Congress Cracks Down on Bribery - Corporate Bribery, That Is
Sun Micro, Oracle, Halliburton may be first to get slapped.
A law that had passed in response to the Watergate scandal may be coming back to bite US corporations doing business overseas.
Congress passed the Foreign Corrupt Practices Act in 1977, but the Justice Department made little use of it for decades. That changed with the passage of Sarbanes-Oxley in 2002 - a law intended to hold top executives accountable for their company's actions.
The Foreign Corrupt Practices Act bars US corporations from paying or offering to pay officials of a foreign government or employees of a government-owned company in an effort to secure a contract or business advantage. It covers non-cash gifts or offers in addition to under-the-table money.
The Foreign Corrupt Practices Act, known as FCPA in the trade, appears to be loosely worded, and may therefore be used to cover a multitude of alleged sins. As a result, there's a new wave of pricey consultants employed to interpret the law, the Wall Street Journal reports.
The FCPA raises basic questions:
- Does enforcing a wobbly, rarely used law now make sense as US companies and their foreign counterparts struggle to recover from a worldwide recession?
- Does limited use of the FCPA in the past leave the Justice Department open to charges of selective prosecution?
- If gift-giving is a tradition in a foreign country, can the law accommodate local practices without making the Justice Department look inconsistent?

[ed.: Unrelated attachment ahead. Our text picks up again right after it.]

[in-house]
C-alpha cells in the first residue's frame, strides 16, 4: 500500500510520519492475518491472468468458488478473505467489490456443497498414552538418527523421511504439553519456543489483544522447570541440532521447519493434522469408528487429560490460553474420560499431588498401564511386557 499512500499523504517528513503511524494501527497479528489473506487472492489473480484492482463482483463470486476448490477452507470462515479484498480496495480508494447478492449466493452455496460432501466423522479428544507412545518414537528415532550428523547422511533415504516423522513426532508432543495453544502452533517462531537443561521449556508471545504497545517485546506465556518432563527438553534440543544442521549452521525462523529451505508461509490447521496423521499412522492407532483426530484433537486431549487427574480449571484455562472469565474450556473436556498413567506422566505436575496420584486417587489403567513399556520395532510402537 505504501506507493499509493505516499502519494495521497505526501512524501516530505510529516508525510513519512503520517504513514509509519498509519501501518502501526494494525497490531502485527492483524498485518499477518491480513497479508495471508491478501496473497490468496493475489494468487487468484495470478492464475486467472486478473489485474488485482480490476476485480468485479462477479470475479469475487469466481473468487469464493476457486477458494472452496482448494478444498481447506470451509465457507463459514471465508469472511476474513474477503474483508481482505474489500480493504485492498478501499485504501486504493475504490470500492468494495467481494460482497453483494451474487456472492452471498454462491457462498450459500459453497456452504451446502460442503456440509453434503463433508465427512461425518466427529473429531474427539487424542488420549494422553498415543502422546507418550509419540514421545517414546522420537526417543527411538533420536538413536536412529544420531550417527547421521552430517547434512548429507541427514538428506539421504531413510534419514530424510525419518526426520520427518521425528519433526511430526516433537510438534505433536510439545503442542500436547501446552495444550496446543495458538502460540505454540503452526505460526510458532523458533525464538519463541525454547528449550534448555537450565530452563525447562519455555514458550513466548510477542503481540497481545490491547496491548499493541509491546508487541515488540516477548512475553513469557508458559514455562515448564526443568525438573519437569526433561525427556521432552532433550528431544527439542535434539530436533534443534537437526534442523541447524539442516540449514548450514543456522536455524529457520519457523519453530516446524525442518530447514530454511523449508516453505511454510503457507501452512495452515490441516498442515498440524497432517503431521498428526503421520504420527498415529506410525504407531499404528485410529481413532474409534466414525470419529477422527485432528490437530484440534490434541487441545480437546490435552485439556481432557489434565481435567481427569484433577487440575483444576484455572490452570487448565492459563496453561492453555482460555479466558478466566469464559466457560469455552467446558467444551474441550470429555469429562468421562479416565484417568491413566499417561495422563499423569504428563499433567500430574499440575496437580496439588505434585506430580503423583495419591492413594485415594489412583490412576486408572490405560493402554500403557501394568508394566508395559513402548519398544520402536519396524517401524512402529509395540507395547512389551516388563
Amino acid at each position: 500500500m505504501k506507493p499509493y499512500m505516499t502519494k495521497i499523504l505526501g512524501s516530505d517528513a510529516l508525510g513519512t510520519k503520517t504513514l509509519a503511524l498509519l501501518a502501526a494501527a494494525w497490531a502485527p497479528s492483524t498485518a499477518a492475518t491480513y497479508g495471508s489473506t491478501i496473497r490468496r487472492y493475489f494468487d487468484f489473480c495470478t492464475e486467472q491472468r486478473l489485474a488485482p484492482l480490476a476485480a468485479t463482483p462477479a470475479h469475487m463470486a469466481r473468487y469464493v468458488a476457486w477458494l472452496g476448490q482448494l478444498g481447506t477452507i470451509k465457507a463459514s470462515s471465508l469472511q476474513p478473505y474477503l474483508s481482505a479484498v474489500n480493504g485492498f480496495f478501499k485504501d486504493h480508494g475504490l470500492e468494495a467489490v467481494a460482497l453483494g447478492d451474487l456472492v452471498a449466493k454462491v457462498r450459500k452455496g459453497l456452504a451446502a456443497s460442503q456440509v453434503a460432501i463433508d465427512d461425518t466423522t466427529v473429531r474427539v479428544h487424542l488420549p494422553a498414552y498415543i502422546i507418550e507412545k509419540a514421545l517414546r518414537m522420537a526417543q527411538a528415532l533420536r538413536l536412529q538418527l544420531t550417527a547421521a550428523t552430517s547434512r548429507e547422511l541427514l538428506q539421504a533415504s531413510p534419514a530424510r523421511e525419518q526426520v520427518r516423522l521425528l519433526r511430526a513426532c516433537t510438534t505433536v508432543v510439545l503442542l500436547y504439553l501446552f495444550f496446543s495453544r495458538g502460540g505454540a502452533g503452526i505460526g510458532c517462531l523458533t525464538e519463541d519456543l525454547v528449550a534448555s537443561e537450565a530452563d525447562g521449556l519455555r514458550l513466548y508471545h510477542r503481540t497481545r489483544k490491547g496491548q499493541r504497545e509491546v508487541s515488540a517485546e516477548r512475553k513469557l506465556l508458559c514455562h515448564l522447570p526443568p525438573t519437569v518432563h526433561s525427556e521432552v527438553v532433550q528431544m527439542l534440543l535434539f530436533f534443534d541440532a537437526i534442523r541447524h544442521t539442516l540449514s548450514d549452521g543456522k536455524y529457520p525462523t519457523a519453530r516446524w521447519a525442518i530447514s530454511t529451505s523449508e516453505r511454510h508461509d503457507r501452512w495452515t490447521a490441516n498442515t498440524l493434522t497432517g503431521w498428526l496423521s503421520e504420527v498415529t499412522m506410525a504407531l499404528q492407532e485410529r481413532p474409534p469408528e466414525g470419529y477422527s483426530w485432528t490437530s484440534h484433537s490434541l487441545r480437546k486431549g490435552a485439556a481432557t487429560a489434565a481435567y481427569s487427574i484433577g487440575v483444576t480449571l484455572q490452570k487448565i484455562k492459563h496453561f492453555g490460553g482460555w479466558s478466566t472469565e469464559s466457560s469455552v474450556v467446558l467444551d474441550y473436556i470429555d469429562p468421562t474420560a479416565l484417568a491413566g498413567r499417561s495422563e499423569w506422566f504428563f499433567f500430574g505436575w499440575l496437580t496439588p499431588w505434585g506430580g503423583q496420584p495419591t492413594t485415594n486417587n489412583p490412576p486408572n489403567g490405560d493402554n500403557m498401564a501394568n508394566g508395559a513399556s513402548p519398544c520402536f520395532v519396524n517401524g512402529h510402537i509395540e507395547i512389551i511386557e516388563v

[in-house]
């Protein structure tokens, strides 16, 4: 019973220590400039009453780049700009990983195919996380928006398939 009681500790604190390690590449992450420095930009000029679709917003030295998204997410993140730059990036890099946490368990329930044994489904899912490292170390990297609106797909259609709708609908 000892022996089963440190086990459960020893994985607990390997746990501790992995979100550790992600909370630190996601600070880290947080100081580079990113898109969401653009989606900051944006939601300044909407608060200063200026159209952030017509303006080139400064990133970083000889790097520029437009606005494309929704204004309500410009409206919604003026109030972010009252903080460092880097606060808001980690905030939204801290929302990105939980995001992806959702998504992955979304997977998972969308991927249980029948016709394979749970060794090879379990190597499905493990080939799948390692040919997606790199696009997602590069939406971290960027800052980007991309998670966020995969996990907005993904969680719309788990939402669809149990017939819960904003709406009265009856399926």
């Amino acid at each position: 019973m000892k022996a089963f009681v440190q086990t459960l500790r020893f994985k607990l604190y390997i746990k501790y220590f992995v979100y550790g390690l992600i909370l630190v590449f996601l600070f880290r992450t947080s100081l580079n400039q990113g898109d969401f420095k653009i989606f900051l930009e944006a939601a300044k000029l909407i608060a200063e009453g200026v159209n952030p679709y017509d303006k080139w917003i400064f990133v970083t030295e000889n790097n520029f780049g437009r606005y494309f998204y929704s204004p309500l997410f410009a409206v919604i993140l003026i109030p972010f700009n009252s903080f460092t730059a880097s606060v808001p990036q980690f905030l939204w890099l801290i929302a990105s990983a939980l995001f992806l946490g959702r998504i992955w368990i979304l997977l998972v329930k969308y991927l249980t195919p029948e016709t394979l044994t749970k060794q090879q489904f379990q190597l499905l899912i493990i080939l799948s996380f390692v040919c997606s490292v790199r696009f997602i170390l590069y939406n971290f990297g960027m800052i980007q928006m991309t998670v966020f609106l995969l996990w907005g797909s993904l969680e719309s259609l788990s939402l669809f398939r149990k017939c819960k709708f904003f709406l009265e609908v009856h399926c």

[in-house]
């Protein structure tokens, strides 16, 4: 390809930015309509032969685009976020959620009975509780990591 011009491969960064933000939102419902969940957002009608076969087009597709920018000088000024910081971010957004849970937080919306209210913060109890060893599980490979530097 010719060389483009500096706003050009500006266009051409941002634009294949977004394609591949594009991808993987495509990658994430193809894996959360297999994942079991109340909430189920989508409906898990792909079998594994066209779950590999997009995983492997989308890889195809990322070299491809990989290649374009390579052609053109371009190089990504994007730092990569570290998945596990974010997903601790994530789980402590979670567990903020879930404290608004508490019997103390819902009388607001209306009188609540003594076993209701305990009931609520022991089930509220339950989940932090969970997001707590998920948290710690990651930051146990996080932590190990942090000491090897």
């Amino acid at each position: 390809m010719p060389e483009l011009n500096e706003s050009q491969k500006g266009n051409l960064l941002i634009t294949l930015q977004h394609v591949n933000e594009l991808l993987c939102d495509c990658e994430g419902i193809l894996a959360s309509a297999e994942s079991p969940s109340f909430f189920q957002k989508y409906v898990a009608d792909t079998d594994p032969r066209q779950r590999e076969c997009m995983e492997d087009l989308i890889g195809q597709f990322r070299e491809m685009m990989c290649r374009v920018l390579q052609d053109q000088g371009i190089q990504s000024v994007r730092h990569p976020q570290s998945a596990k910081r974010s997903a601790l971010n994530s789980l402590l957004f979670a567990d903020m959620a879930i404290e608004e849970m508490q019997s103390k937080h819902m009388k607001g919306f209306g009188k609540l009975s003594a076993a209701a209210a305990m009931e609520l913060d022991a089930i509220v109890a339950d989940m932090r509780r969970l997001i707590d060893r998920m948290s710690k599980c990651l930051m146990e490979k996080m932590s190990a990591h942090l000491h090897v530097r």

The short answer: We'll see.
The FBI now has 8 agents handling investigations into overseas bribery cases, up from 5 last year. US companies take the law seriously. Sun Microsystems (JAVA) -- preparing for a $7.4 billion takeover by Oracle (ORCL) -- said in a recent regulatory filing that it may have violated the law in an unnamed country. Weatherford International (WFT), an oil and gas company, said in 2007 it might have a bribery problem with a European subsidiary
Lucent Technologies agreed to pay a $2.5 million fine in 2007 after it picked up the tab for sightseeing trips for about 1,000 officials at telecommunications companies controlled by the Chinese government. Siemens AG (SI) agreed in December to pay an $800 million fine to settle investigations into alleged payments to government officials around the world.
In February, Kellogg Brown & Root and Halliburton (HAL), its former parent, agreed to pay $579 million for alleged illegal activity in Nigeria. KBR pleaded guilty, and as part of the deal, the Justice Department agreed not to prosecute Halliburton.
No one suggests that bribery is just the cost of doing business and should be ignored. But it's unclear that the added legal costs of complying with the dusty FCPA -- a law that grew out of alleged dirty dealing in President Nixon's reelection fund -- will halt real corruption and foster competition.
The bottom line, therefore, may be: Power to the bureaucrats!
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